Al Bundy

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For the academic, see Alan Bundy.
Al "Hercules" Bundy
Al Bundy.jpg
Ed O'Neill as Al Bundy (season 2, episode 22)
First appearance "Pilot"
Last appearance "Chicago Shoe Exchange"
Created by Michael G. Moye
Ron Leavitt
Portrayed by Ed O'Neill
Information
Gender Male
Occupation Women's shoe salesman
Family Father (deceased)
Mother (died during series)
Spouse(s) Peggy Bundy (married in 1971)
Children Kelly Bundy (daughter, eldest child)
Bud Bundy (son, youngest child)
Relatives Jimmy (nephew)
Uncle Stymie (uncle)
Seamus McBundy (ancestor; deceased)
Eugene Bundy (cousin)
Uncle Joe (uncle)
Cousin Sheila

Al Bundy is a fictional character and the essential protagonist of the U.S. television series Married... with Children, played by Ed O'Neill.[1] He is a misanthropic, beer-loving, indebted, working-class father of two, portrayed as somewhat a tragicomedic figure. Although he is cheap, unsuccessful, boorish, unhappy, and scheming, he nevertheless stands by his family, displaying wit, self-sacrifice and resilience in times of crisis. He and his wife, Peggy Bundy, were rated the 59th best characters on television by Bravo.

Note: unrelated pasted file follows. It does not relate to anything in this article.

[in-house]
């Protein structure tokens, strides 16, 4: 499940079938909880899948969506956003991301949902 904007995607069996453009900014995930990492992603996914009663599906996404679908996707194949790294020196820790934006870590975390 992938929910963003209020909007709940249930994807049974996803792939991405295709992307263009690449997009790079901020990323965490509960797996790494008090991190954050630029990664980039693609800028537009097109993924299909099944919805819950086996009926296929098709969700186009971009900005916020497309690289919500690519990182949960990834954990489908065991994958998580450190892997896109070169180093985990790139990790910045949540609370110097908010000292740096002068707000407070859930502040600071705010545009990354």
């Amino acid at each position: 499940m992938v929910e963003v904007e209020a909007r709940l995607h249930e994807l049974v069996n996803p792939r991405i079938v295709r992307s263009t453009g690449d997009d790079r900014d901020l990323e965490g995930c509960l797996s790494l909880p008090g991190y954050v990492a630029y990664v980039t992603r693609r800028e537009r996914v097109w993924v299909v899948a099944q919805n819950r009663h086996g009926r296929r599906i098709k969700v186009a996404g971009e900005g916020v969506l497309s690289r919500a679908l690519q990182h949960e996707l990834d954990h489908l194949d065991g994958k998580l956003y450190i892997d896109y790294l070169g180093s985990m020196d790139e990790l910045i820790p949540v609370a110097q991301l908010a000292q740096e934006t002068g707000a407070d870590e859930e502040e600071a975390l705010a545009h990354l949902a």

Character history[edit]

Al Bundy is a simple, working-class man, forever regretful of the turns his life has taken since the end of high school. He was a star fullback on the Polk High School football team. However, marriage and a broken leg prevented him from attending university on a college football scholarship.